But in eight years of ownership I never scratched it. When I replaced it with a class C I bought another widebody, so I guess it wasn't that important to me.
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Old 12-11-2012, 11:01 AM   #24
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John,
Yes - "Aim for the middle and drive" is exactly the advice I got when I relayed my story to an old-timer at the next rally. He said you gotta stop thinking about the sides and just realize that you have plenty of room if you just stay in the middle. It's a psychological barrier more than a concrete one.

We have a TON of such construction in California, so I am now somewhat accustomed to these chutes. There was a horrible one in Petaluma where it went up and down 10 foot swales as it curves in a couple of S's. If you got next to a big rig through that chute you'd come out with sweaty armpits. I really hated that one.

Backing up. We have developed a nice system that is fool-proof. Wife is the guide and she uses ONLY a prescribed set of hand signals - no talking whatsoever, no radios, etc. She knows exactly where to stand, and exactly how the TT/TV turns. So we get into any space in about 30-seconds with no drama, no shouting, no circus act. We've had to make U-turns in the street and so on, and we are able to do it very efficiently. I have discovered that backing and U-turns is about the TV - the TT length doesn't make all that much difference.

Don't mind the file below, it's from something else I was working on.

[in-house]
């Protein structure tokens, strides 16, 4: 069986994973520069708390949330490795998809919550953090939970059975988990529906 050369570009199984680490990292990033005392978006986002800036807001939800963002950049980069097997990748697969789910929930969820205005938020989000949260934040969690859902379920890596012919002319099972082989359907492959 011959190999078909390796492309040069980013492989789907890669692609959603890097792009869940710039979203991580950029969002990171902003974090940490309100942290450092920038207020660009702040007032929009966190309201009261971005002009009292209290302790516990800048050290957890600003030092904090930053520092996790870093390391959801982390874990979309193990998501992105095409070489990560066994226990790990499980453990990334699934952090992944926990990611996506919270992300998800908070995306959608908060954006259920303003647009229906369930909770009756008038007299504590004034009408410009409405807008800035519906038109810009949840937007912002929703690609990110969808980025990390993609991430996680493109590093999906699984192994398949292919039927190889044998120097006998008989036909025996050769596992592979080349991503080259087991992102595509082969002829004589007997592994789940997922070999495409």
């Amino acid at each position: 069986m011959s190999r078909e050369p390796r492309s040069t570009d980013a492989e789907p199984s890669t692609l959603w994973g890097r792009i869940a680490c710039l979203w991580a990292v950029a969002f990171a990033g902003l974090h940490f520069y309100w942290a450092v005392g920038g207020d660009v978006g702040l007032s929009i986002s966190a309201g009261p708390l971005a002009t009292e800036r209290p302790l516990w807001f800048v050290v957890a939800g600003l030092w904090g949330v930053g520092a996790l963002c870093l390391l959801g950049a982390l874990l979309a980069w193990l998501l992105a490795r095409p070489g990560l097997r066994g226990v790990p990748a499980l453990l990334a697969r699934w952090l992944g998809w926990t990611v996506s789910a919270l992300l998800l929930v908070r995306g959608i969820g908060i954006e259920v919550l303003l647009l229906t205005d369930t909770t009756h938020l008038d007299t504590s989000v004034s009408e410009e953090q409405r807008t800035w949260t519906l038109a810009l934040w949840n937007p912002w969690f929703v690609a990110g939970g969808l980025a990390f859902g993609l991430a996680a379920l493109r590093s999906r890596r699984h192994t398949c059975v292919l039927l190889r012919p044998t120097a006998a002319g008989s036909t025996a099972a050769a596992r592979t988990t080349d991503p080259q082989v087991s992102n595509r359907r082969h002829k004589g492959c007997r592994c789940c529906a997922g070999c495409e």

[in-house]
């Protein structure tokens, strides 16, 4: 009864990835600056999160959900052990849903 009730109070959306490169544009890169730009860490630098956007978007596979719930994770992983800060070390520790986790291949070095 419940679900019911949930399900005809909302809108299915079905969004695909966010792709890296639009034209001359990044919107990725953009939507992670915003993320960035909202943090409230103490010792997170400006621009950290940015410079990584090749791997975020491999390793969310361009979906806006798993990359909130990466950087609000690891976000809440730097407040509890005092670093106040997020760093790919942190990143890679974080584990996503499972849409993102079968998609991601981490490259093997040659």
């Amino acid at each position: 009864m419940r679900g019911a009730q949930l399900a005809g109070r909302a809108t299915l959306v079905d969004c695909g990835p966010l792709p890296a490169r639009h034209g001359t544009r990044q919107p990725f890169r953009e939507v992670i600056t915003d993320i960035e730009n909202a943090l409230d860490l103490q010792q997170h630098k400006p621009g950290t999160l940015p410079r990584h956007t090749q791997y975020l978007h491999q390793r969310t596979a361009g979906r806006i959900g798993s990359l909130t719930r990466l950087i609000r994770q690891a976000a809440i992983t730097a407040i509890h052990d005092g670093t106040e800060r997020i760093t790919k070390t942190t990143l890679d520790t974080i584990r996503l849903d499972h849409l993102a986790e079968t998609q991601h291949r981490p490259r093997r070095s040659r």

Mstephens,

Ah yes, backing up. My dear wife is also my guide but we aren't to the fool proof stage yet. A couple vignettes from the early stages (we have been at this for only a little over a year, so it's all pretty early stages):

* I'm backing up into a campsite and see my wife standing there, arms crossed, simply shaking her head back & forth!! Please say something - like stop, go right or left!
* I'm backing the TV up to connect the hitch, she's standing there and the next thing I hear is the hitch ball hitting the coupler! Question: maybe it'd be a good idea to say "You're getting close".